If you are backpacking in Colombia, you are well aware of the proliferation of hostels in La Candelaria, the old part of Bogota. It seems like everyone who can afford to buy a house and cram a couple of dorm beds in a room thinks they can open up a hostel.
This weekend, I left my comfortable hostel in Chapinero to stay in La Candelaria. I’ve now stayed at 5 hostels in Bogota, and have made a reservation at one other. Now, it’s time to separate the good, the bad, and the ugly. I’m calling you guys out!
Bad Hostel #1: Hotel Internacional
This hostel is one of the cheaper options in Bogota, with a single private room costing 18,000 pesos, or about $9 USD. I called to make a reservation for this weekend a day in advance, and spoke with a friendly girl who took down my info and told me to come after 5 pm. The day of, I called just before 5 pm and spoke to a rather rude man. He informed me that my reservation had been canceled because I didn’t come at 1 pm which is check-in time. I tried to explain to him that I was told to come later, which is when he began to become irate and abruptly ended the conversation.
Hey, Hotel Internacional: Maybe you guys can review your hotel policy regarding check-in time, change it to something less stupid, and make sure all your employees are on the same page.
Bad Hostel #2: Platypus Hostel
The Platypus is one of the more popular options in La Candelaria, though I’m not sure why. After my experience with #1, I made a new last-minute reservation here. The lady on the phone sounded quite competent. She told me there is availability for both nights, but I would have to change rooms after the first night because of other reservations. No problem. I arrived late on Friday, and was told I had booked a dorm. Ummm, no. It was nothing too bad, because the room I requested was still available.
They aren’t a horrible hostel, but they did mess up my reservation and the wifi wasn’t working in my room. One notable point, however, was that they put me in a separate house down the street where they had more private rooms. Sounds okay, right? The thing is, they didn’t bother to ask me for my passport, nor my last name, nor proof I am who I said I am, and they gave me keys to a room down the street without paying first. If I was a more shady traveler, I could have easily left without paying. It doesn’t pay to be lazy, Platypus Hostel.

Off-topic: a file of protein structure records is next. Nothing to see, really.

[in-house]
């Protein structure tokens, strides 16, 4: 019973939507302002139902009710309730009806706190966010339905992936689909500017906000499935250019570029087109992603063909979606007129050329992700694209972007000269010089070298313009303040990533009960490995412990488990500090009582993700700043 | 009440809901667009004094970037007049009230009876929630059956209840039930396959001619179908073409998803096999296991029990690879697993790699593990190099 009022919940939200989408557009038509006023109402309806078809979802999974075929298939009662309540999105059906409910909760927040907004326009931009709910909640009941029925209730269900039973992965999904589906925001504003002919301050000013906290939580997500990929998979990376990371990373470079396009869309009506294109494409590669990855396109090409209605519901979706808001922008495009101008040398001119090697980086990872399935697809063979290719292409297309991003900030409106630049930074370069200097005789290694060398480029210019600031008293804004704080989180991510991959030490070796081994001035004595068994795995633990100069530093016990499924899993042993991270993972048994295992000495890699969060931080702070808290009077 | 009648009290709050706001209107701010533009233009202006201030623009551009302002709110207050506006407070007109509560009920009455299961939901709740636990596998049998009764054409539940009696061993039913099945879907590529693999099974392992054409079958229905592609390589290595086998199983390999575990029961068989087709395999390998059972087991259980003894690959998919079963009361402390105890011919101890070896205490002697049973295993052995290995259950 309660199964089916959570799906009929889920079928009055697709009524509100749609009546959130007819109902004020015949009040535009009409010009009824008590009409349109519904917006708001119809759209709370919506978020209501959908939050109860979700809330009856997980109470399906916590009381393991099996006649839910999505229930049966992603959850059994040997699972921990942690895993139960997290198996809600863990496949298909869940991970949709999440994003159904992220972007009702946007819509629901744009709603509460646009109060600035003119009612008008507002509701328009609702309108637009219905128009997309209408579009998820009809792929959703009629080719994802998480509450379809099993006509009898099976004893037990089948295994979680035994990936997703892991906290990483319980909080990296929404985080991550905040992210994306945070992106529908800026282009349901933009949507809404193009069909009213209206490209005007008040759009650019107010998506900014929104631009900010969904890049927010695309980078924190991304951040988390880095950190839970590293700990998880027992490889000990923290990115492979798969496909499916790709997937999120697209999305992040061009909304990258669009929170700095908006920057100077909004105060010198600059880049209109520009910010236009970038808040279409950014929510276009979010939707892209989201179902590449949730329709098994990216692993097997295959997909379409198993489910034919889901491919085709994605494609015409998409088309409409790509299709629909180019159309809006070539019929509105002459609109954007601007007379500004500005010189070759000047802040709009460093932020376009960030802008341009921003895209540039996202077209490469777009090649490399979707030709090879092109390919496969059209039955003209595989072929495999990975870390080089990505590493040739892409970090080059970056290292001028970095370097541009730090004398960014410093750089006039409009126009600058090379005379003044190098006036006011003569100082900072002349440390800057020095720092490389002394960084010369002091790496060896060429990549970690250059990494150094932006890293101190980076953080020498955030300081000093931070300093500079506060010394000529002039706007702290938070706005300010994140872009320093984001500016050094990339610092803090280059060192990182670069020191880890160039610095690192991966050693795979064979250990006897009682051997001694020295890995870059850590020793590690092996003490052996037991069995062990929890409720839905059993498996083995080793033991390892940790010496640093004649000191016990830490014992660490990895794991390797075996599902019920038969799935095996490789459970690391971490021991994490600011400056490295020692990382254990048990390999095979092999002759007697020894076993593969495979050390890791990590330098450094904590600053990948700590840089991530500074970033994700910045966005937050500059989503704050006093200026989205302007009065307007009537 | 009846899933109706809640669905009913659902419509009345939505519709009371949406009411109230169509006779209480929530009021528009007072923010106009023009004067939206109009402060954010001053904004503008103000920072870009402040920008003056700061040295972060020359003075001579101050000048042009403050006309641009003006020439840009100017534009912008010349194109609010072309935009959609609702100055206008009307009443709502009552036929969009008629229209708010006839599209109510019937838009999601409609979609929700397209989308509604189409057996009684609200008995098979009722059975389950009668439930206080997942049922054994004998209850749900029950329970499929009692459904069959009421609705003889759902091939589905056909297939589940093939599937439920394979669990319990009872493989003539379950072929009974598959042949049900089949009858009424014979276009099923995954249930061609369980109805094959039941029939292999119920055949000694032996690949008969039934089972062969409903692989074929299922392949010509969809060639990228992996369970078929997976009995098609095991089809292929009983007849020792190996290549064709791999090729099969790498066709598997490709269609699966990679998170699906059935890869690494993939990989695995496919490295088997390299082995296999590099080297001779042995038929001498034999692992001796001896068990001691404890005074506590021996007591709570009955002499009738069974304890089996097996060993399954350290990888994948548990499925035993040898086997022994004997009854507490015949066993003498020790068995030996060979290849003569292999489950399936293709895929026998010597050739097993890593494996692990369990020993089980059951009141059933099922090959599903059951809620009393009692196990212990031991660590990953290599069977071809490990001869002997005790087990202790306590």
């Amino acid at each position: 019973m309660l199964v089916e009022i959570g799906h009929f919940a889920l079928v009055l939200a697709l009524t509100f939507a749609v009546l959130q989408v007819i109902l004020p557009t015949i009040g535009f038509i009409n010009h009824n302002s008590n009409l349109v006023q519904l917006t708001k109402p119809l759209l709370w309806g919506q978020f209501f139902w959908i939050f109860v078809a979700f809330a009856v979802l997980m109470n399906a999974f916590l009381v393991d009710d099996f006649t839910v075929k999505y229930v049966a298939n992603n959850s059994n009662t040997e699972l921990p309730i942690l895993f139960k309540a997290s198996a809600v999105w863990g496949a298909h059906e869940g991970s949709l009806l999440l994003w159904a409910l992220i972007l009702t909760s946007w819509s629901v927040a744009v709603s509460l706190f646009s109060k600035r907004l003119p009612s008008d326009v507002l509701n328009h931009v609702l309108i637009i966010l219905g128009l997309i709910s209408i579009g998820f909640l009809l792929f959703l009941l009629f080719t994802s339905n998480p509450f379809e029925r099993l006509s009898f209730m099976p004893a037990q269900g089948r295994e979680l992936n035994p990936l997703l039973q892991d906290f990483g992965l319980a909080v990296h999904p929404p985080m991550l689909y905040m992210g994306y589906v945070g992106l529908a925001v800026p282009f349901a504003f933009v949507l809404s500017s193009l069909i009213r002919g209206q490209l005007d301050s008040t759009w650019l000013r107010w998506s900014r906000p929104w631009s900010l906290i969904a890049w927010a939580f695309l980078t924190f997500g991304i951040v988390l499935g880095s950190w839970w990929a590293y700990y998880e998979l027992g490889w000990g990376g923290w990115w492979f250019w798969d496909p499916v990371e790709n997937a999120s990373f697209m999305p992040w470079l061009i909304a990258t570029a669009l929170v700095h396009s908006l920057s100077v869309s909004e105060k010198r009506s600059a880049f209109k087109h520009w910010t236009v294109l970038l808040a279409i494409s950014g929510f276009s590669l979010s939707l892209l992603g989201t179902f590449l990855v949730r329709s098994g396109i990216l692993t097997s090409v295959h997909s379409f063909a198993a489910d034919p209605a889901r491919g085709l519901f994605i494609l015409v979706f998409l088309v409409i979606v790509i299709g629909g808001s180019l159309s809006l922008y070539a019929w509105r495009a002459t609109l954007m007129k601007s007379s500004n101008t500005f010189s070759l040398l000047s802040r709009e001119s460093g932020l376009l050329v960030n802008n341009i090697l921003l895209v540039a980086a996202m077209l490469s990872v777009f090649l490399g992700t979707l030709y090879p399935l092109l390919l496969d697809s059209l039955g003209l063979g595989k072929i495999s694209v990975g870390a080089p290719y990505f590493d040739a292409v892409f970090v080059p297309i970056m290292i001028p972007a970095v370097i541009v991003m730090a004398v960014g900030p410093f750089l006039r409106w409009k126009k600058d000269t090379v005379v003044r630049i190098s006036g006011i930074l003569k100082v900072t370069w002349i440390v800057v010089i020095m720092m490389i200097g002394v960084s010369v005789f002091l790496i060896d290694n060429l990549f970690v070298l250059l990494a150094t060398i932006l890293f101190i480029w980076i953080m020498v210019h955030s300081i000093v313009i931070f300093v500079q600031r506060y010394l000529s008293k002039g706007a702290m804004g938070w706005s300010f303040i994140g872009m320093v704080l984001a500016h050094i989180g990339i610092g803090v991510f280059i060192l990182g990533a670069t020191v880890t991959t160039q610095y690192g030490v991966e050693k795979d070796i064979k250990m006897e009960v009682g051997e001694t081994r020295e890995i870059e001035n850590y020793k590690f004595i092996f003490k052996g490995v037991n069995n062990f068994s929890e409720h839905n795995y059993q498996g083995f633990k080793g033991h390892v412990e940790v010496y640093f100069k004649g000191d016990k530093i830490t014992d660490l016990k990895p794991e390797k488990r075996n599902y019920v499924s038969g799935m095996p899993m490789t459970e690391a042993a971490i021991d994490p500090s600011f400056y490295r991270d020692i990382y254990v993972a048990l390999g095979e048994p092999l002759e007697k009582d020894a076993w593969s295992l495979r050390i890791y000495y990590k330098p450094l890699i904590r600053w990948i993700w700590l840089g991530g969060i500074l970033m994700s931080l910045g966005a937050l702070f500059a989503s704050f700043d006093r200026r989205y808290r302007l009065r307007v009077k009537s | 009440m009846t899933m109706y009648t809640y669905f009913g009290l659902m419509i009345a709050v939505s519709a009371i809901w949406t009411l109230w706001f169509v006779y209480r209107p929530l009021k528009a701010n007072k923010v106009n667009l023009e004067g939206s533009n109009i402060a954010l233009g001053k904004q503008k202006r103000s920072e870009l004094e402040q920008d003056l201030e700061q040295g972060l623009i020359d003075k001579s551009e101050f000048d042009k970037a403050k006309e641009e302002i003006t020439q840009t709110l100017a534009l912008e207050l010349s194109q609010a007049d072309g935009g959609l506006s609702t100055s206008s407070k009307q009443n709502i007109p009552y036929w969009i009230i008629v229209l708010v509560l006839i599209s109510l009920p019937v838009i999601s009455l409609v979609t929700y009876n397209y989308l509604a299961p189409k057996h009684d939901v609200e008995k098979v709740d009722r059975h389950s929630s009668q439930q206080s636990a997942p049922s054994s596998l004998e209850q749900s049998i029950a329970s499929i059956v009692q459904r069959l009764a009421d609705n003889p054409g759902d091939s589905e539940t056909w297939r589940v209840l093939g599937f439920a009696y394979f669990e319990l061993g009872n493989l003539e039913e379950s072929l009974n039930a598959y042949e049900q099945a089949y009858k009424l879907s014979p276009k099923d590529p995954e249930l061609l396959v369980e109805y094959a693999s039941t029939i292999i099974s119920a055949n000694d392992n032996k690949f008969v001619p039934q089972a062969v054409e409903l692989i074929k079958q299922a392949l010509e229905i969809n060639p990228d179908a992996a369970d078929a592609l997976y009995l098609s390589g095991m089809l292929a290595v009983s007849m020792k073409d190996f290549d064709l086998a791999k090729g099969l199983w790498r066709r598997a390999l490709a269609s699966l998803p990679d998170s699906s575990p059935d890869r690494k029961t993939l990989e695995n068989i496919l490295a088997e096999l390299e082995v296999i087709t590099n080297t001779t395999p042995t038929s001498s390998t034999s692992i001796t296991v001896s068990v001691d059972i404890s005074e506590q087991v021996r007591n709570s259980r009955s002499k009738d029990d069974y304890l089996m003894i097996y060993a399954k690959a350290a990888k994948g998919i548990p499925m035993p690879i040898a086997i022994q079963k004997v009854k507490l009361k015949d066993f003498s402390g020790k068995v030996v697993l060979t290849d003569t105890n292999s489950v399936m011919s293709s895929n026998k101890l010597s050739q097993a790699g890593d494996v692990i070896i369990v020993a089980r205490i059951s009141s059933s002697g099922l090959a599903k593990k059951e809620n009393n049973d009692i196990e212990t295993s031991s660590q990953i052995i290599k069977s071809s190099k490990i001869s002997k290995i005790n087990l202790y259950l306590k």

Bad Hostel #3, and Today’s Winner: Villa Candelaria Hostel
I decided to change hostels after my first night in Platypus. I found Villa Candelaria around the corner. It seemed quiet enough and I was able to talk the price down, so moving was a no-brainer. When my travel companion and I moved into our new room, we were surprised by our new neighbor, a live-in resident who had equipped his small room with huge speakers and a complete DJ-type sound system. He welcomed us with house music at full blast at about noon. We looked at each other with dread, and both privately hoped he would turn it down at a reasonable hour that evening.
With a bag full of dirty laundry, I had no choice but to get it done here. The lady told me it would cost 4,000 pesos per kilo, or $2, which is expensive but I didn’t have many options. About an hour later, she knocked on my door and asked me why I put my dirty clothes in the dryer. Uh, why would I do that? Someone else did, so I had to sort my dirty, hot laundry from someone else’s clean, damp laundry.
When I returned back to the hostel a few hours later, I asked the owner where my laundry was. It was clean this time, but sitting in the dryer with clothes that weren’t mine. So again, I had to sort out my laundry from someone else’s and fold it myself. I really don’t mind doing my own laundry, and actually prefer it, but if I’m paying a high rate to do my laundry, I expect it to be done without needing my help.
Somewhere around 1 a.m., we were awoken by three loud, drunk guests. Did I mention the walls are very thin? It continued for too long. My Spanish-speaking companion asked me if I recognized the accent of the English-speaking girls. Ashamed, I replied, “Yes. They’re Americans.”
When I went into the bathroom for my morning shower, I was greeted with a roach in the toilet (not the bug, the end of a joint) and ashes spread all over the toilet seat.
The strangest part about this hostel? It is, for some reason, a police hang out. I kid you not – as I write this, I am surround by 7 police officers. Two are using the computers I imagine were put here for guests, and the other 5 are making use of the pool table. Don’t believe me? I was able to take this sneaky snapshot of a few of them.
Have you stayed at a bad hostel in Bogota, or somewhere else? Share your hostel horror stories here.